Or Why Effective Theories are so … Effective
Solids, liquids, gases. What do these words really mean? How about cell, organ, or human? At a fundamental level, these things are complex assemblages of interacting subatomic particles. But you probably have an easy time recognizing a human without knowing about their electron configurations; you might instead identify key characteristics like physical appearance or behavior. These various abstractions help us understand the macro-world, but a seemingly naive philosophical question is “why can we do that?”
Take gas as an example. For most purposes, we can describe a gas by its density, temperature, and pressure, regardless of its microscopic makeup. Helium and Nitrogen gas are made of different atoms; but, zooming out it doesn’t matter. This feature is ubiquitous in science: at large enough or coarse enough scales, the underlying microscopic details become irrelevant and we can describe the collective behavior quite accurately using just a few emergent parameters. In a practical sense, our abstractions are the identification and naming of various collective phenomena.
Science works so incredibly well, in part for this very reason. However, it is far from obvious why theories of higher-level behavior can work so well in the midst of ridiculous small-scale or low-level uncertainties. With a nod to Eugene Wigner, why are these effective theories so … effective? To get at the heart of the matter, let’s consider a simple game of flipping coins.
Flipping coins and flowing theories
Flip a coin. Heads or tails? Flip it again. And again. How often did the coin land heads up? You should of course expect and find heads about half the time.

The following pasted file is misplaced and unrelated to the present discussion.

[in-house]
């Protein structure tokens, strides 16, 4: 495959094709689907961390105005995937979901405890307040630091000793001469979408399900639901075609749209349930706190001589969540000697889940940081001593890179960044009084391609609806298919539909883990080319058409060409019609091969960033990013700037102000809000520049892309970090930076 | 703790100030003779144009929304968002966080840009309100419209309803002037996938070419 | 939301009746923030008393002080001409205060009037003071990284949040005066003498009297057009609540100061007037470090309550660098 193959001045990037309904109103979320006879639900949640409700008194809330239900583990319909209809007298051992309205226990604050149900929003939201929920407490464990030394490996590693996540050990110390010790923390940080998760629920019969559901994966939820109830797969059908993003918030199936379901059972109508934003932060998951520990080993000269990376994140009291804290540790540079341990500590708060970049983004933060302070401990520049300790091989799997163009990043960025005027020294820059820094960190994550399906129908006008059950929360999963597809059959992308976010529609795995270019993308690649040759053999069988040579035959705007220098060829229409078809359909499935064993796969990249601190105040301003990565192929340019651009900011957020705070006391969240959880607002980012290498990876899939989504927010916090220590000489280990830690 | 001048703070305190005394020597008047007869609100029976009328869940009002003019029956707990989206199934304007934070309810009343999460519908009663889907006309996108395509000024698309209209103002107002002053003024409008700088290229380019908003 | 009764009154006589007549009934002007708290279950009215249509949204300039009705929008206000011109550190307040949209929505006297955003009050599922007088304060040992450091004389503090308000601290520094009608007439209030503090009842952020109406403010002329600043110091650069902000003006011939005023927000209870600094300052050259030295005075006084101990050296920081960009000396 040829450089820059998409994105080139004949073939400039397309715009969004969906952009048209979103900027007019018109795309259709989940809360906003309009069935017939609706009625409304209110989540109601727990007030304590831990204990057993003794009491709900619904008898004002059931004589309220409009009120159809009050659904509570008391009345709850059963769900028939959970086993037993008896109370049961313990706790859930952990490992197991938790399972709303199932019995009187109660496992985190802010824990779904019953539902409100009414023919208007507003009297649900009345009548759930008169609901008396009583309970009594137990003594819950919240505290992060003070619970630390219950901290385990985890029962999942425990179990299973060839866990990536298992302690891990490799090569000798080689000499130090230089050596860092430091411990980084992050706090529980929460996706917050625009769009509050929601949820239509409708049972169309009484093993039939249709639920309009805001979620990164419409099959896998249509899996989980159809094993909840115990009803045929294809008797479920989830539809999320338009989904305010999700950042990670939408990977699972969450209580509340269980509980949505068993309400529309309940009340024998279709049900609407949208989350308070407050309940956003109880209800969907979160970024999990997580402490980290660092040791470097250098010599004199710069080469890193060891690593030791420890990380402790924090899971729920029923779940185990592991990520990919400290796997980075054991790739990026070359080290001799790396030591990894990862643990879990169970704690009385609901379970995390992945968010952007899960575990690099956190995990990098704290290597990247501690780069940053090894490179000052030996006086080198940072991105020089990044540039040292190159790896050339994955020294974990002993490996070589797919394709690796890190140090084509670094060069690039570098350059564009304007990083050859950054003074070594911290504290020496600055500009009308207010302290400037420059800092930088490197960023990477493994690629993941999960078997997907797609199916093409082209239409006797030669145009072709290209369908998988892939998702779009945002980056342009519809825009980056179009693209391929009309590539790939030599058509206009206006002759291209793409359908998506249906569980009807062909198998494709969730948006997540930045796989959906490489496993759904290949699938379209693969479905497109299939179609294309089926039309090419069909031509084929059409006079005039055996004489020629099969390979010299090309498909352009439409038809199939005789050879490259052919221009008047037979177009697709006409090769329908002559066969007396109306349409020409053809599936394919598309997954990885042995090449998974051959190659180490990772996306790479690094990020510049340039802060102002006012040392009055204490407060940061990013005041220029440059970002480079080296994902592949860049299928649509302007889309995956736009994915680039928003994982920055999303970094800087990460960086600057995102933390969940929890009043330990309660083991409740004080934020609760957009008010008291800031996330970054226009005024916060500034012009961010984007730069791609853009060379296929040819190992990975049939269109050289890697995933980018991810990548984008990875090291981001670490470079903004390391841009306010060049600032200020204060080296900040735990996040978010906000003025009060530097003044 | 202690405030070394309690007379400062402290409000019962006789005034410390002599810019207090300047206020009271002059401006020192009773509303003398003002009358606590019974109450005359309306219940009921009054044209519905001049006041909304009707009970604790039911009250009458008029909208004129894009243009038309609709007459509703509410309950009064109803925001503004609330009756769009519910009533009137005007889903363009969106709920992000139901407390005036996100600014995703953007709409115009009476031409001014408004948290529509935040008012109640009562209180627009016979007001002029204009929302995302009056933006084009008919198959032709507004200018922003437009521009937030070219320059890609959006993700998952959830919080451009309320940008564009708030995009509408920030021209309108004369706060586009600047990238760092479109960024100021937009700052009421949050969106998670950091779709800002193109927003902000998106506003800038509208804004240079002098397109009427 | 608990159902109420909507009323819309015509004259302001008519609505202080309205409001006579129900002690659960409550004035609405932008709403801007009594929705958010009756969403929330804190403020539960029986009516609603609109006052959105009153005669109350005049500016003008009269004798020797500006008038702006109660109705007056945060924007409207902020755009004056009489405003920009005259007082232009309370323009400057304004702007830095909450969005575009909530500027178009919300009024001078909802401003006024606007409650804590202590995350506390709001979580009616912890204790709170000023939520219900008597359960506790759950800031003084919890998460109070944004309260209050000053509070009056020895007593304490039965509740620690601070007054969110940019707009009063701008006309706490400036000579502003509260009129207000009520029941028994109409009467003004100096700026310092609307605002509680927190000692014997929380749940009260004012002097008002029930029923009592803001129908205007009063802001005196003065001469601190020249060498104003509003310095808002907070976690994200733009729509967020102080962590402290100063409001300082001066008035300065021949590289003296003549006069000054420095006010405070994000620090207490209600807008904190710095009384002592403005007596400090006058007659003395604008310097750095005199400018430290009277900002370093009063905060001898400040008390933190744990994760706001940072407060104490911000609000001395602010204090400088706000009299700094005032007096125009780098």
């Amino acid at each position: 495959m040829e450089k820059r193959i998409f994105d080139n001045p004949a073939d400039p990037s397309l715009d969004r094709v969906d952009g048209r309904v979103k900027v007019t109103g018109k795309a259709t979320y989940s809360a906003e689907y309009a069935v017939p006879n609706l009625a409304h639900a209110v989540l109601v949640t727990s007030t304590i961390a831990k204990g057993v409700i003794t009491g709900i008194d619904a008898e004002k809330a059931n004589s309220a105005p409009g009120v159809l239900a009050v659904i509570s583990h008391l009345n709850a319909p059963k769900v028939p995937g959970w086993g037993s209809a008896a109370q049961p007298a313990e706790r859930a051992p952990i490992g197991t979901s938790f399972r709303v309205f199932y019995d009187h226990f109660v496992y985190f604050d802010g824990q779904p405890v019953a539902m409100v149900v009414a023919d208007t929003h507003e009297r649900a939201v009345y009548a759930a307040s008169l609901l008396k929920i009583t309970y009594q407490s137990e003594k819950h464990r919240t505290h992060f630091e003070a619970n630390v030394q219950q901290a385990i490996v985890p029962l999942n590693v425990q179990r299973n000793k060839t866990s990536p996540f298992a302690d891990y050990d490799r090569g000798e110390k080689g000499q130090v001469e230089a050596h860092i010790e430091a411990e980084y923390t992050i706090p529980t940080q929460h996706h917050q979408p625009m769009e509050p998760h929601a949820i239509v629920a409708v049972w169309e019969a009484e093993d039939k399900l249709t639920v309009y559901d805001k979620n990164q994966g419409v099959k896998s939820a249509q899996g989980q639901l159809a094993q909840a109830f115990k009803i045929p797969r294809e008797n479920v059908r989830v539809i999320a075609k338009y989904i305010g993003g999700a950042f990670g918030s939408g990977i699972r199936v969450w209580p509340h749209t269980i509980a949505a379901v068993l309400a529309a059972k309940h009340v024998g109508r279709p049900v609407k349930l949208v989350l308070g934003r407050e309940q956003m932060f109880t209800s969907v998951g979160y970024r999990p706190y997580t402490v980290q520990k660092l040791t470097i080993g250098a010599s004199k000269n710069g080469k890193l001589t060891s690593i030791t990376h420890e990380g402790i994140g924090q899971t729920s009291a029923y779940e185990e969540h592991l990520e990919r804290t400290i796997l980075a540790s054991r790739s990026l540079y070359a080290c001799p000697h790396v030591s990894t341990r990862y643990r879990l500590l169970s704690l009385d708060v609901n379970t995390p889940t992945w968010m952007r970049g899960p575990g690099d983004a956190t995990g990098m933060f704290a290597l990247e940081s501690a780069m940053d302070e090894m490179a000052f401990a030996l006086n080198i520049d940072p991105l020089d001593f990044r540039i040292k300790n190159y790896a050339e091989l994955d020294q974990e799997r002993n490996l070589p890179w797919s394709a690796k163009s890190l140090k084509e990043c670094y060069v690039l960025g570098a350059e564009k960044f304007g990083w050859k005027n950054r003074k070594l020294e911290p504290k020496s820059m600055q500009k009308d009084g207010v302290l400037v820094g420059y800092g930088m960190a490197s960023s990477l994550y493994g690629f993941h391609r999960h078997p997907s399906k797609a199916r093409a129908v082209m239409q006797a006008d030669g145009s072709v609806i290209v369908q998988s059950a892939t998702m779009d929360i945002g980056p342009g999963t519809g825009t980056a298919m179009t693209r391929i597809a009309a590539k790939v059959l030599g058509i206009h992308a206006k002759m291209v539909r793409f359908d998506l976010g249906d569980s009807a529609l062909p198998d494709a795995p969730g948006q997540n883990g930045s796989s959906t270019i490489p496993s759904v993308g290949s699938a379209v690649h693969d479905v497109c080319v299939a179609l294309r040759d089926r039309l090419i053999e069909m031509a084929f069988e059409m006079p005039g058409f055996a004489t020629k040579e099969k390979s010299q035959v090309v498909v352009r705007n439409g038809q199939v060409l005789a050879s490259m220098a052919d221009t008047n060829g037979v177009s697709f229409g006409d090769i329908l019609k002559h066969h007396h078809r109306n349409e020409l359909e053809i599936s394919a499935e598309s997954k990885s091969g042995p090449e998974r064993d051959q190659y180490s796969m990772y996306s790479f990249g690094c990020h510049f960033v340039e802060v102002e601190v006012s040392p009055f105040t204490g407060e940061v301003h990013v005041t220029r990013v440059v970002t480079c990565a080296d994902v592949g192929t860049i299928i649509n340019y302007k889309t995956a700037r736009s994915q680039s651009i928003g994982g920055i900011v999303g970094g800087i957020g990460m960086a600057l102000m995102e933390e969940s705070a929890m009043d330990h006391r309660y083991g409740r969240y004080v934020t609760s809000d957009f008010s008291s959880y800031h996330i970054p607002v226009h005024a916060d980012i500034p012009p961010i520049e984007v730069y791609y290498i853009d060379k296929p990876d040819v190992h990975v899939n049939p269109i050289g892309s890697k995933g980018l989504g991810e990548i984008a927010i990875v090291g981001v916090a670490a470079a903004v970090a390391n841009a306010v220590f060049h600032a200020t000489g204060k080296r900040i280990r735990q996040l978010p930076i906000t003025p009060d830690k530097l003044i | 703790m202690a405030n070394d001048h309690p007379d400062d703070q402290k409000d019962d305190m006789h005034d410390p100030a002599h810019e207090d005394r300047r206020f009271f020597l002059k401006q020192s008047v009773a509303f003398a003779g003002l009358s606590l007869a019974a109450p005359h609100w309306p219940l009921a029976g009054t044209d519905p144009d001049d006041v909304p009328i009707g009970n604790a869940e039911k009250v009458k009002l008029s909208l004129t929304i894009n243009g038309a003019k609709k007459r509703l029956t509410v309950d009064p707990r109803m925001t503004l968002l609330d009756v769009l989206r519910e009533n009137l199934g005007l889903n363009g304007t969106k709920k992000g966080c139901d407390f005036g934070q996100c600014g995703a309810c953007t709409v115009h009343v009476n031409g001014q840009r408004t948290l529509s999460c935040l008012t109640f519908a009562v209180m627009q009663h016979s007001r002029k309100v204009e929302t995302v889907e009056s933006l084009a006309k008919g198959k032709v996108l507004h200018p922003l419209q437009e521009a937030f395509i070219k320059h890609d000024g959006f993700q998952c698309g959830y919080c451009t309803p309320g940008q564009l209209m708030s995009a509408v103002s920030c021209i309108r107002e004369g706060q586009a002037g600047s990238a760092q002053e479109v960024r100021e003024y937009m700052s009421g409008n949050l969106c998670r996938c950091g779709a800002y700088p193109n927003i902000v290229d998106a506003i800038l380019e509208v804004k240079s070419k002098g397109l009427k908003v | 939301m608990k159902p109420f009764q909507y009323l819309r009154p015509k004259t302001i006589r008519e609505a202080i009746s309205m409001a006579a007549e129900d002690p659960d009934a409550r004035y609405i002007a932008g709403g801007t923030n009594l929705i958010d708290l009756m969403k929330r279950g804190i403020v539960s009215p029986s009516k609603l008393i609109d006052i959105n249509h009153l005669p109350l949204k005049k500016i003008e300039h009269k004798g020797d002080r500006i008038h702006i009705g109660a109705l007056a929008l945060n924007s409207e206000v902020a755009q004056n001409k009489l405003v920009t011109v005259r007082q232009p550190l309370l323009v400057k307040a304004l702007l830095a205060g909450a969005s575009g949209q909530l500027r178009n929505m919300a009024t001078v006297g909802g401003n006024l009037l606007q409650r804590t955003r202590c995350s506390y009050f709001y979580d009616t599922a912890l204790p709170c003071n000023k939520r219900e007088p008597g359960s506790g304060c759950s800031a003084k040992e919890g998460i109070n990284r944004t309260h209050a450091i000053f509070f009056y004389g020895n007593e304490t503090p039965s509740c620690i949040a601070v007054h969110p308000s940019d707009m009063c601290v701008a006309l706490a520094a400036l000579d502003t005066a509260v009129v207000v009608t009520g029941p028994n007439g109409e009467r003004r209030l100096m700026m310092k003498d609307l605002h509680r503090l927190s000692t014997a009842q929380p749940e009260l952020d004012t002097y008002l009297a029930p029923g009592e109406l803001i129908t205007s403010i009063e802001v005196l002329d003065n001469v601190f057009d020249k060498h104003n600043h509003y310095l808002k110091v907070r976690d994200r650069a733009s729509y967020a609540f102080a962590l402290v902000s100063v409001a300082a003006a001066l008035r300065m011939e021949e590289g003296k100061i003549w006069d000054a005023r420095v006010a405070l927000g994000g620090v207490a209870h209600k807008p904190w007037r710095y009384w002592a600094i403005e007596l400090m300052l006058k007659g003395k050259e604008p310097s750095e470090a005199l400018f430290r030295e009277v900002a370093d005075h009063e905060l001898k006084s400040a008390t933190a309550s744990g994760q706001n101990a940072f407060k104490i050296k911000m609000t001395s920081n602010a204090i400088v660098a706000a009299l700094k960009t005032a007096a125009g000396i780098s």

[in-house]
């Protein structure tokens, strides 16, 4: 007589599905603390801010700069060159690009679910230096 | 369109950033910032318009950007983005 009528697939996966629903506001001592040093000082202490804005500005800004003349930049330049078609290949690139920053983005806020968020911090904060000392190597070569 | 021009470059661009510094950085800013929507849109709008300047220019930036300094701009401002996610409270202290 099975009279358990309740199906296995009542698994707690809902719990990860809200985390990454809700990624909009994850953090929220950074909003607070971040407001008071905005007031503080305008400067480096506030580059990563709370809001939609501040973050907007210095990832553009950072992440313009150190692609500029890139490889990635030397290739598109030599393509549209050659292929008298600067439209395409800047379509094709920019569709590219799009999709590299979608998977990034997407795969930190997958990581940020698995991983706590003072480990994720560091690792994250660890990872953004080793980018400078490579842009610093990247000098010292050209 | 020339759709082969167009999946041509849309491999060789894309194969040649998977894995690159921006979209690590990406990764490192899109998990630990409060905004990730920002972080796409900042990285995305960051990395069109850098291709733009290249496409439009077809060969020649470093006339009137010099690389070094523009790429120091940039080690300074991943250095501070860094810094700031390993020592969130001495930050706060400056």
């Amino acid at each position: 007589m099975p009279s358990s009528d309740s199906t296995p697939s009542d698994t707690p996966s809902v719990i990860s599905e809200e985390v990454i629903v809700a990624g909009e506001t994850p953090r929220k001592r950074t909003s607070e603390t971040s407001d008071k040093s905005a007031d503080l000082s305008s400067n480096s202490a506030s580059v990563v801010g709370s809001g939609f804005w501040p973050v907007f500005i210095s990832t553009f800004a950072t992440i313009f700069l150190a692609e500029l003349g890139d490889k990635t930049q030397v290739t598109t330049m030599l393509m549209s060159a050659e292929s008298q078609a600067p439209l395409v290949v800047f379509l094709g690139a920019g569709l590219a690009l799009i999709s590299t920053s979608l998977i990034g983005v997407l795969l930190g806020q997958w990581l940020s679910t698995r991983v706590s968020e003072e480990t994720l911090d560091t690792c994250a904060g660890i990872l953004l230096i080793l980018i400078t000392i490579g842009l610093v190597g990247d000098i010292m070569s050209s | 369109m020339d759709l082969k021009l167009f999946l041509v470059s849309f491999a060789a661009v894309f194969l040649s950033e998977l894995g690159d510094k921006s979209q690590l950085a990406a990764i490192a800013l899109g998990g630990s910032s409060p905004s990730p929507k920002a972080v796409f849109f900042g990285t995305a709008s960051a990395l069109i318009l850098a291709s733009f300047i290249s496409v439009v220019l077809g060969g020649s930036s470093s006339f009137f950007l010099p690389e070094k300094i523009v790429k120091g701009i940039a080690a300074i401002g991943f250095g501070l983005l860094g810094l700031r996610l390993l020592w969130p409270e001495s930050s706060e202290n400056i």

Although this experiment is perhaps laughably simple, there is surprisingly more to explore. Notice that I said we expect heads about half the time—how variable is that result? This is a high-level question: a single coin flip can only be heads or tails, but variance in results emerges once a collection of coin flips is considered. Motivated by this, let’s instead flip the coin ten times and count the number of heads. Then do it again. And again. We of course expect the average number of heads to be about five, but sometimes it’s four or maybe eight. In a sense, we have coarse-grained our system, aggregating and averaging our flips, similar to digitizing a photograph into pixels. I “performed” (via computer magic) a series of these experiments, and got the following results.
The Gaussian at a glance
The Gaussian, often referred to as the “Bell-curve” because of its bell-like shape, is a distribution of probabilities or expectations that an event will occur with some frequency. The distribution is centered on the average value (labeled “μ” above) such that about 68% of the outcomes should fall within one standard deviation “σ” above or below the average. About 95% of the outcomes should fall within two standard deviations about the average. The Gaussian is perhaps the most commonly encountered distribution in statistics as it accurately describes the outcomes of a large number of random, independent events. The justification for its prominence is provided by the Central Limit Theorem (see text).
We find something familiar to many students: the more flips per trial, the closer our results look to the famous Bell curve, more commonly referred to the Gaussian or Normal distribution in scientific work (see inset for a refresher). The more and more we coarse-grain our system (larger aggregation of flips per trial), the more the distribution of frequencies behaves like a Gaussian. This idea is so common and powerful in statistics, it gets its own name: The Central Limit Theorem.